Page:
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dc.contributor.authorMac Monagail, Michéal
dc.contributor.authorCornish, Lynn
dc.contributor.authorMorrison, Liam
dc.contributor.authorAraújo, Rita
dc.contributor.authorCritchley, Alan T.
dc.date.accessioned2018-09-20T16:15:14Z
dc.date.available2018-09-20T16:15:14Z
dc.date.issued2017-10-02
dc.identifier.citationMac Monagail, Michéal; Cornish, Lynn; Morrison, Liam; Araújo, Rita; Critchley, Alan T. (2017). Sustainable harvesting of wild seaweed resources. European Journal of Phycology 52 (4), 371-390
dc.identifier.issn0967-0262,1469-4433
dc.identifier.urihttp://hdl.handle.net/10379/12542
dc.description.abstractMacroalgae have played an important role in coastal communities for centuries. In the past, they have been harvested and gathered from shorelines around the world for traditional uses such as food, animal feed and a crude fertilizer (marine manure). Today, seaweeds are used in a multitude of applications with expanding global industries based on hydrocolloids, cosmetics and food supplements, and also as a potential biofuel source. However, of the approximately 10 000 algal species reported to exist, only a small number are commercially utilized. While representing only a small fraction of total global seaweed production, harvesting and gathering 'wild' seaweeds has had, and continues to have, an integral role in many coastal societies, often being intrinsically linked to the cultural identity of those coastal communities. Today, 32 countries actively harvest seaweeds from wild stocks, with over 800 000 t harvested annually from natural beds. It is vitally important that seaweeds are utilized sustainably and that natural resources are effectively managed by coastal communities with vested interests around the world. As the popularity of seaweeds increases and the use of less traditional species with novel applications comes to the fore, it is critically important to make certain that the sustainability of the resource is ensured given the increased pressures of harvesting. Issues exist regarding ownership of the resource and its over-exploitation, and the implementation of environmentally damaging harvesting techniques must be avoided. Resource scientists, managers, conservationists, governments, and other stakeholders need to be proactive in the sustainable management of these vulnerable, yet valuable, resources.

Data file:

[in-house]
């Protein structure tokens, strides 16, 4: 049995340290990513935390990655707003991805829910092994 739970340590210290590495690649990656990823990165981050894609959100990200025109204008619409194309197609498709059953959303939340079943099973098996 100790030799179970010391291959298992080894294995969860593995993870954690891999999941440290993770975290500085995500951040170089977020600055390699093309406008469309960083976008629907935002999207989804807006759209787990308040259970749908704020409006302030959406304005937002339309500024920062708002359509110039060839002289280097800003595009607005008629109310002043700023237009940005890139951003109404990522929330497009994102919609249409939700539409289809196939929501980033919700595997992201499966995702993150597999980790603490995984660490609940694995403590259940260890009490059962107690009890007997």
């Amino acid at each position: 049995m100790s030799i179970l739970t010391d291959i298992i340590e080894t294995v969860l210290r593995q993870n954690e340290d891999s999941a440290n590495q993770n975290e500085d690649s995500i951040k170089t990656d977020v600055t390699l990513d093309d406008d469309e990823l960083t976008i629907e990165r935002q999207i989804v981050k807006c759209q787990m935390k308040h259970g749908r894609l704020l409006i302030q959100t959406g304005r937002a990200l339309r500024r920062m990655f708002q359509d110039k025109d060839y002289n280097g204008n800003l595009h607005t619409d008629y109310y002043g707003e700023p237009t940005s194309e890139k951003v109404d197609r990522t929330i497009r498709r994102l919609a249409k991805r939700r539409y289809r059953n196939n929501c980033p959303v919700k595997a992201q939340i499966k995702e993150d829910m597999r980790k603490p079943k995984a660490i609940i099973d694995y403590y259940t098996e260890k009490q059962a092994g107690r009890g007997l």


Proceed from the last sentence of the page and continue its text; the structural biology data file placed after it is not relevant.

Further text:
dc.publisherInforma UK Limited
dc.relation.ispartofEuropean Journal of Phycology
dc.subjectgathering
dc.subjectharvesting
dc.subjectseaweed
dc.subjectseaweed capture
dc.subjectsustainability
dc.subjectwild resources
dc.subjectnodosum phaeophyceae seasonality
dc.subjectascophyllum-nodosum
dc.subjectlaminaria-hyperborea
dc.subjectsargassum-wightii
dc.subjectedible seaweed
dc.subjectclimate-change
dc.subjectred seaweeds
dc.subjectsouth-africa
dc.subjectbrown alga
dc.subjectkelp
dc.titleSustainable harvesting of wild seaweed resources
dc.typeArticle
dc.identifier.doi10.1080/09670262.2017.1365273
dc.local.publishedsourcehttp://www.tandfonline.com/doi/pdf/10.1080/09670262.2017.1365273?needAccess=true
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